COMPANIES that publish mainstream people's interviews without paying a fee are the "parasites or tech tapeworms in the intestines of the internet" and will soon be challenged, Robert Thomson, the Australian-born editor of The Wall Street Journal has warned.
Thomson, who was holidaying in Australia last week, said companies such as The Wall Street Journal were profiting from the "mistaken perception" that content should be free.
"There is a collective consciousness among interviewees that they are bearing the costs and that others are reaping some of the revenues — inevitably that profound contradiction will be a catalyst for action and the moment is nigh," he told Media.
"There is no doubt that certain websites are best described as parasites or tech tapeworms in the intestines of the internet."
Thomson, a former editor of The Times who was appointed editor-in-chief of Dow Jones and managing editor of The Wall Street Journal last May, said consumers must understand why they were paying a premium for content.
"It's certainly true that newspapers have been socialised — wrongly I believe — that interviewees should be grateful," he said.
"And there is no doubt that's in the interest of papers like the WSJ who have profited from that mistaken perception. And they have little incentive to recognise the value they are trading on that's created by others."
Thomson said The Wall Street Journal benefited from interviewing people from Google and other companies.
"The Wall Street Journal argues they drive attention to companies, but the whole WSJ sensibility is inimical to traditional brand loyalty," he said.
"The Wall Street Journal encourages exclusivity — and shamelessly so — and therefore a significant proportion of their readers don't necessarily associate that comment with the interviewee.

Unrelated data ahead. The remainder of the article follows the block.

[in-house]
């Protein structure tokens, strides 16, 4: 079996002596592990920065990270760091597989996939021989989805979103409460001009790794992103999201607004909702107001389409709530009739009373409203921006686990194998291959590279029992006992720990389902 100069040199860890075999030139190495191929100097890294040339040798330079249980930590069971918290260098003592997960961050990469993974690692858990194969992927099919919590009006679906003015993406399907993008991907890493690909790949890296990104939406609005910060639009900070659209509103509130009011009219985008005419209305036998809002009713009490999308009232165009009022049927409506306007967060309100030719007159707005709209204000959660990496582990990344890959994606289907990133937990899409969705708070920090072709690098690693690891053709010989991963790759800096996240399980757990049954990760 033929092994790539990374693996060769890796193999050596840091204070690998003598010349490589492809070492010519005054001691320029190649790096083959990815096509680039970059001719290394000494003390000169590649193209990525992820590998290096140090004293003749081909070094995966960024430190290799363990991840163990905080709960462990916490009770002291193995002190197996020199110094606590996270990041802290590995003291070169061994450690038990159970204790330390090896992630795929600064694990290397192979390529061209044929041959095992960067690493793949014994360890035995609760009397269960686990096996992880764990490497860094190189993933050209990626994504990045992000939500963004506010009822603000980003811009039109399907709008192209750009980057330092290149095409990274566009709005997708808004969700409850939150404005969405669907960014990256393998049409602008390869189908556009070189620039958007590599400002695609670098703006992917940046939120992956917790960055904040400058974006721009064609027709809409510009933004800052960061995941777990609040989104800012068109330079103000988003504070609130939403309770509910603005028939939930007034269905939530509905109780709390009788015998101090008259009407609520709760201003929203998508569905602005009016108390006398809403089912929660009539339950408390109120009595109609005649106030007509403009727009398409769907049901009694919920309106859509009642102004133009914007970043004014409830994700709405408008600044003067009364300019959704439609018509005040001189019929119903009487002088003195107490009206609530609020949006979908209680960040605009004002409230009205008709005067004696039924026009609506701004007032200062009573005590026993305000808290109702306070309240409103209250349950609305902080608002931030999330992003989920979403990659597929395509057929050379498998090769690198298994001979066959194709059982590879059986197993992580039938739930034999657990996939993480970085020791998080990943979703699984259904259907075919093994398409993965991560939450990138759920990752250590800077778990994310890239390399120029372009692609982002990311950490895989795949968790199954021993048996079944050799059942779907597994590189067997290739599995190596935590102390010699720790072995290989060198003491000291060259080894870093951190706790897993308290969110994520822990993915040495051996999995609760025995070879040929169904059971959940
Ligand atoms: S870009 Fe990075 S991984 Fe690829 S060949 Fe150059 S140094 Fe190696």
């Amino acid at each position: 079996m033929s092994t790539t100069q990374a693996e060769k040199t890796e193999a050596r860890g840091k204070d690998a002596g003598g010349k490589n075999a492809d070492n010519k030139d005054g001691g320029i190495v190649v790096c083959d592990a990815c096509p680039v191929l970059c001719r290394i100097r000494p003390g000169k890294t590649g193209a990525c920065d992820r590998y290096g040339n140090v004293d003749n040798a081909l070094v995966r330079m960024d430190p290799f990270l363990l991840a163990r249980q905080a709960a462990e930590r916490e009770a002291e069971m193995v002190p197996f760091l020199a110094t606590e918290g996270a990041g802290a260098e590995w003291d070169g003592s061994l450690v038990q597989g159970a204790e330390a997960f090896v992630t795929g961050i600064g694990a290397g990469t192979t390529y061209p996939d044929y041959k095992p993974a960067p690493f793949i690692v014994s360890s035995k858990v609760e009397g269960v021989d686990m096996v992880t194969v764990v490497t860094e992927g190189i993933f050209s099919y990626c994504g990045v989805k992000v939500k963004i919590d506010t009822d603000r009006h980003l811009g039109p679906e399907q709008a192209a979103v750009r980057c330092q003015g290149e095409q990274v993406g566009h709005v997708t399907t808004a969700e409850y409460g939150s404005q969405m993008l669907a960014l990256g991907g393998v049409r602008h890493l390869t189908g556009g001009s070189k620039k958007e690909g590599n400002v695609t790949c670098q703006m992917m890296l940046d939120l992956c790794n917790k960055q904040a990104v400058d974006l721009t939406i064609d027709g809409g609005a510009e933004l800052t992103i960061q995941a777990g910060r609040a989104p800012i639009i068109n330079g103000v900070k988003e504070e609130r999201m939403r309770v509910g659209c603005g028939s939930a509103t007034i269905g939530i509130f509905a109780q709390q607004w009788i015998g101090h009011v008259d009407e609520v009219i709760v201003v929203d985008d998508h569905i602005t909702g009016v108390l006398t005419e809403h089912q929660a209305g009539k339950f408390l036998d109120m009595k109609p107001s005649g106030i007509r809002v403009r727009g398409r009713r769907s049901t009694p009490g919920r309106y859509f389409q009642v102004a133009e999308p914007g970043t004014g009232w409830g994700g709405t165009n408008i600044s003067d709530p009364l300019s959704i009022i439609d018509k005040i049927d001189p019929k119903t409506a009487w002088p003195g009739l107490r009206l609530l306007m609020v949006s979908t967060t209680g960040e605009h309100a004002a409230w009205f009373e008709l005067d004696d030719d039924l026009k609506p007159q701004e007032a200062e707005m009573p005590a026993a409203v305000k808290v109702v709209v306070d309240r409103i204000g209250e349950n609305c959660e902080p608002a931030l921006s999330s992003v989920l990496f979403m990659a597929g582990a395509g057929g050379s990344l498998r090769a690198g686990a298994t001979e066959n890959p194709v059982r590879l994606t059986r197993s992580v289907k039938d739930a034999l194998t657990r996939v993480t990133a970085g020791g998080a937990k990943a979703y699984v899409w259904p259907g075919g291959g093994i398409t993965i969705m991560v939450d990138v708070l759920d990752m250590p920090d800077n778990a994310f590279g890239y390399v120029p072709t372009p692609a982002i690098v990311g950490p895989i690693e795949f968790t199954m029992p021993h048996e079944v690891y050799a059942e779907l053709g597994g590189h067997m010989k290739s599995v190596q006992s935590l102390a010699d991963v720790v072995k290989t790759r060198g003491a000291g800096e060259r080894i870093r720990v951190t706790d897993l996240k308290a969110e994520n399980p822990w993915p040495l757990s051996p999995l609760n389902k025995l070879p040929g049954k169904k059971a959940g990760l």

"Therefore revenue that should be associated with the interviewee is not garnered."
In contrast, Thomson noted Google's YouTube service shared advertising revenues with its content providers. "The model is entirely different and certainly proper," he said.
Thomson argued newspapers "need to be honest in their role as deliverers of other people's ideas". And as those sites were exploiting the value of mainstream business thought, "we have to be at least as clever as they are in understanding the value of our own filler".
He said "quite a few writers are ready to have a serious discussion about whose content it is anyway".
Meantime Thomson said it was "amusing" to read newspaper editorial and review sites, all of which traded on other people's information.
"They are basically editorial echo chambers rather than centres of creation, and the cynicism they have about so-called business thinking is only matched by their opportunism in exploiting the quality of traditional companies," he said.
Thomson also said it was incumbent on content creators to make their own websites compelling for readers. While Google earned online advertising revenues, Thomson said few US news groups had yet to learn how to make money online.
"Papers should look at what their assets are -- is it their people? What is their role in any given society? And how do those assets play on the web? So how do we create an experience for readers using those assets which is clearly a premium experience?
"And if you think that through starting from first principles rather than from an existing business view, there are opportunities. But I'll leave it to others to figure out what they may be."